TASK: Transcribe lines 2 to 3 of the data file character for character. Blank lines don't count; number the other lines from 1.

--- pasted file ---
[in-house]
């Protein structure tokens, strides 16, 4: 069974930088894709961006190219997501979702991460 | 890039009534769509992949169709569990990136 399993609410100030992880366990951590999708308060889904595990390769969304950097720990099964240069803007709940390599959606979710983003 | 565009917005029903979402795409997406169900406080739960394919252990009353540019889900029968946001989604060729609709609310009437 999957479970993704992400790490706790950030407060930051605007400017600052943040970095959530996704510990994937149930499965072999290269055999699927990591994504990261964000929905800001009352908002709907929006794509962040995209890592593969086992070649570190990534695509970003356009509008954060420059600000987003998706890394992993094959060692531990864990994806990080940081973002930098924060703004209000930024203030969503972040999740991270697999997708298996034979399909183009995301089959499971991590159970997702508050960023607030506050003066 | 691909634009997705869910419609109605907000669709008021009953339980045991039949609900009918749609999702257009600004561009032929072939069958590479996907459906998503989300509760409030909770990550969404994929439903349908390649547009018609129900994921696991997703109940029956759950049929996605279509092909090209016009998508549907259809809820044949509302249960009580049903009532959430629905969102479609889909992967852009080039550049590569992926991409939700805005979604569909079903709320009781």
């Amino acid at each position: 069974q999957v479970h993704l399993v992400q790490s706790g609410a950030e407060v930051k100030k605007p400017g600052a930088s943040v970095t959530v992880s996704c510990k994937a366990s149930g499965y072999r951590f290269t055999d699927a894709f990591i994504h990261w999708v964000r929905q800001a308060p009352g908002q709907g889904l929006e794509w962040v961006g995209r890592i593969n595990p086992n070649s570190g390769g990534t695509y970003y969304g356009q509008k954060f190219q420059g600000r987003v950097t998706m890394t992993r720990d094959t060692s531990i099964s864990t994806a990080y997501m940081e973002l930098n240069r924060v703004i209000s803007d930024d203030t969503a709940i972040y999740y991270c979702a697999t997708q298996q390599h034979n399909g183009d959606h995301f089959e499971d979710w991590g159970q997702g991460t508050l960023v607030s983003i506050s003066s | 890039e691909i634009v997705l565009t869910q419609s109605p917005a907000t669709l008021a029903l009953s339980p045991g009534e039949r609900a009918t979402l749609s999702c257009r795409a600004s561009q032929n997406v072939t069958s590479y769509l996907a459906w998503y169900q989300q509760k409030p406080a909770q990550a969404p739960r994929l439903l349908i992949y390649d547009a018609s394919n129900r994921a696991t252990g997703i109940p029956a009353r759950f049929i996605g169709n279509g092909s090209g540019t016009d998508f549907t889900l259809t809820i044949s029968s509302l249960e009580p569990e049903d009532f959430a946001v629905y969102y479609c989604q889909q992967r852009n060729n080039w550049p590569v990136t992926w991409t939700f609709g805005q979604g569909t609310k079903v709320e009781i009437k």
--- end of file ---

């Protein structure tokens, strides 16, 4: 069974930088894709961006190219997501979702991460 | 890039009534769509992949169709569990990136 399993609410100030992880366990951590999708308060889904595990390769969304950097720990099964240069803007709940390599959606979710983003 | 565009917005029903979402795409997406169900406080739960394919252990009353540019889900029968946001989604060729609709609310009437 999957479970993704992400790490706790950030407060930051605007400017600052943040970095959530996704510990994937149930499965072999290269055999699927990591994504990261964000929905800001009352908002709907929006794509962040995209890592593969086992070649570190990534695509970003356009509008954060420059600000987003998706890394992993094959060692531990864990994806990080940081973002930098924060703004209000930024203030969503972040999740991270697999997708298996034979399909183009995301089959499971991590159970997702508050960023607030506050003066 | 691909634009997705869910419609109605907000669709008021009953339980045991039949609900009918749609999702257009600004561009032929072939069958590479996907459906998503989300509760409030909770990550969404994929439903349908390649547009018609129900994921696991997703109940029956759950049929996605279509092909090209016009998508549907259809809820044949509302249960009580049903009532959430629905969102479609889909992967852009080039550049590569992926991409939700805005979604569909079903709320009781």
């Amino acid at each position: 069974q999957v479970h993704l399993v992400q790490s706790g609410a950030e407060v930051k100030k605007p400017g600052a930088s943040v970095t959530v992880s996704c510990k994937a366990s149930g499965y072999r951590f290269t055999d699927a894709f990591i994504h990261w999708v964000r929905q800001a308060p009352g908002q709907g889904l929006e794509w962040v961006g995209r890592i593969n595990p086992n070649s570190g390769g990534t695509y970003y969304g356009q509008k954060f190219q420059g600000r987003v950097t998706m890394t992993r720990d094959t060692s531990i099964s864990t994806a990080y997501m940081e973002l930098n240069r924060v703004i209000s803007d930024d203030t969503a709940i972040y999740y991270c979702a697999t997708q298996q390599h034979n399909g183009d959606h995301f089959e499971d979710w991590g159970q997702g991460t508050l960023v607030s983003i506050s003066s | 890039e691909i634009v997705l565009t869910q419609s109605p917005a907000t669709l008021a029903l009953s339980p045991g009534e039949r609900a009918t979402l749609s999702c257009r795409a600004s561009q032929n997406v072939t069958s590479y769509l996907a459906w998503y169900q989300q509760k409030p406080a909770q990550a969404p739960r994929l439903l349908i992949y390649d547009a018609s394919n129900r994921a696991t252990g997703i109940p029956a009353r759950f049929i996605g169709n279509g092909s090209g540019t016009d998508f549907t889900l259809t809820i044949s029968s509302l249960e009580p569990e049903d009532f959430a946001v629905y969102y479609c989604q889909q992967r852009n060729n080039w550049p590569v990136t992926w991409t939700f609709g805005q979604g569909t609310k079903v709320e009781i009437k």